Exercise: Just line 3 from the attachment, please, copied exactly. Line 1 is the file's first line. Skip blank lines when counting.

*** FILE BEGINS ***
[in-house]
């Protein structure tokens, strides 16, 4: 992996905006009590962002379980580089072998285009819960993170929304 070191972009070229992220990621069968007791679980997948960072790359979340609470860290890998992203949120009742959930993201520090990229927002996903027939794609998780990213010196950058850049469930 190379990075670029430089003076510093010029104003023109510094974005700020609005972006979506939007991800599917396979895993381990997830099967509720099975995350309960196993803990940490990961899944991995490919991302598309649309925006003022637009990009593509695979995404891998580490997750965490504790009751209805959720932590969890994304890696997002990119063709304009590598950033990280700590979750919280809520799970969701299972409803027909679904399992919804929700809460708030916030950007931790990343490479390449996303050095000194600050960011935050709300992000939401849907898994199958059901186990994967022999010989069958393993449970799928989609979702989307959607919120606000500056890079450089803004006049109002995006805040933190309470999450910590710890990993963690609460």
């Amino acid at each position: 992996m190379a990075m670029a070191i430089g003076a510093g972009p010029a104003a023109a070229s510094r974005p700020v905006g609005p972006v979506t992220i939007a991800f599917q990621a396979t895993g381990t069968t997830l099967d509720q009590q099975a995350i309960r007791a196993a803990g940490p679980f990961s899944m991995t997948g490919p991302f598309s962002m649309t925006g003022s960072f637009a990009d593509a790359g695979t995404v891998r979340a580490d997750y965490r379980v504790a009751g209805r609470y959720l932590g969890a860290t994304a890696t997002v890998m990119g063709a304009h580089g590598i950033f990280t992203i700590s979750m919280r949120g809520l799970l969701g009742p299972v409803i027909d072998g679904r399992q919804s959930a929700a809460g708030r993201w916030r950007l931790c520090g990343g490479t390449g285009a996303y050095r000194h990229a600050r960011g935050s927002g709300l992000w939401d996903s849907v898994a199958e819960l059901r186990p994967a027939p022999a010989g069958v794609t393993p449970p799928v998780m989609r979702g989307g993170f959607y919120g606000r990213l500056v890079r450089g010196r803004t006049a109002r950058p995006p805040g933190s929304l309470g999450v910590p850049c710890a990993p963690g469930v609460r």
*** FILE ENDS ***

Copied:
């Amino acid at each position: 992996m190379a990075m670029a070191i430089g003076a510093g972009p010029a104003a023109a070229s510094r974005p700020v905006g609005p972006v979506t992220i939007a991800f599917q990621a396979t895993g381990t069968t997830l099967d509720q009590q099975a995350i309960r007791a196993a803990g940490p679980f990961s899944m991995t997948g490919p991302f598309s962002m649309t925006g003022s960072f637009a990009d593509a790359g695979t995404v891998r979340a580490d997750y965490r379980v504790a009751g209805r609470y959720l932590g969890a860290t994304a890696t997002v890998m990119g063709a304009h580089g590598i950033f990280t992203i700590s979750m919280r949120g809520l799970l969701g009742p299972v409803i027909d072998g679904r399992q919804s959930a929700a809460g708030r993201w916030r950007l931790c520090g990343g490479t390449g285009a996303y050095r000194h990229a600050r960011g935050s927002g709300l992000w939401d996903s849907v898994a199958e819960l059901r186990p994967a027939p022999a010989g069958v794609t393993p449970p799928v998780m989609r979702g989307g993170f959607y919120g606000r990213l500056v890079r450089g010196r803004t006049a109002r950058p995006p805040g933190s929304l309470g999450v910590p850049c710890a990993p963690g469930v609460r």